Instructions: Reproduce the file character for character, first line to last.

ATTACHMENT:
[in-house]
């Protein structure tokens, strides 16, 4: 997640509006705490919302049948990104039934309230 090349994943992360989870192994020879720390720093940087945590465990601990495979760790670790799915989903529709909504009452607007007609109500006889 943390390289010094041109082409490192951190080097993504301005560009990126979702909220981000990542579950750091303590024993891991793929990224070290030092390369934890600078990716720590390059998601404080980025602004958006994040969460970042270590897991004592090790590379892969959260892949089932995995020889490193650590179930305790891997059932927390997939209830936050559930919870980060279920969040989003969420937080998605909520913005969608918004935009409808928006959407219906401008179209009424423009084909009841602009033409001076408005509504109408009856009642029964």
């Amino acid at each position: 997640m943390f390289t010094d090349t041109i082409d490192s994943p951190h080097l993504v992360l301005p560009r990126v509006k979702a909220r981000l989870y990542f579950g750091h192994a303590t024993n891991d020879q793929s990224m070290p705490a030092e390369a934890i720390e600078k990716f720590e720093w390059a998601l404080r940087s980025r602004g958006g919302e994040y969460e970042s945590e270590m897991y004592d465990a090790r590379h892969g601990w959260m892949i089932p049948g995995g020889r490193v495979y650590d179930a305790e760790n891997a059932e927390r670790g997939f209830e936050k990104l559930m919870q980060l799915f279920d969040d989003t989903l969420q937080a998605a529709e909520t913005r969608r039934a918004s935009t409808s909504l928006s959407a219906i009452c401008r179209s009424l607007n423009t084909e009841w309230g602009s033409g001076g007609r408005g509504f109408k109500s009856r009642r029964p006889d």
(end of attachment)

[in-house]
């Protein structure tokens, strides 16, 4: 997640509006705490919302049948990104039934309230 090349994943992360989870192994020879720390720093940087945590465990601990495979760790670790799915989903529709909504009452607007007609109500006889 943390390289010094041109082409490192951190080097993504301005560009990126979702909220981000990542579950750091303590024993891991793929990224070290030092390369934890600078990716720590390059998601404080980025602004958006994040969460970042270590897991004592090790590379892969959260892949089932995995020889490193650590179930305790891997059932927390997939209830936050559930919870980060279920969040989003969420937080998605909520913005969608918004935009409808928006959407219906401008179209009424423009084909009841602009033409001076408005509504109408009856009642029964």
């Amino acid at each position: 997640m943390f390289t010094d090349t041109i082409d490192s994943p951190h080097l993504v992360l301005p560009r990126v509006k979702a909220r981000l989870y990542f579950g750091h192994a303590t024993n891991d020879q793929s990224m070290p705490a030092e390369a934890i720390e600078k990716f720590e720093w390059a998601l404080r940087s980025r602004g958006g919302e994040y969460e970042s945590e270590m897991y004592d465990a090790r590379h892969g601990w959260m892949i089932p049948g995995g020889r490193v495979y650590d179930a305790e760790n891997a059932e927390r670790g997939f209830e936050k990104l559930m919870q980060l799915f279920d969040d989003t989903l969420q937080a998605a529709e909520t913005r969608r039934a918004s935009t409808s909504l928006s959407a219906i009452c401008r179209s009424l607007n423009t084909e009841w309230g602009s033409g001076g007609r408005g509504f109408k109500s009856r009642r029964p006889d």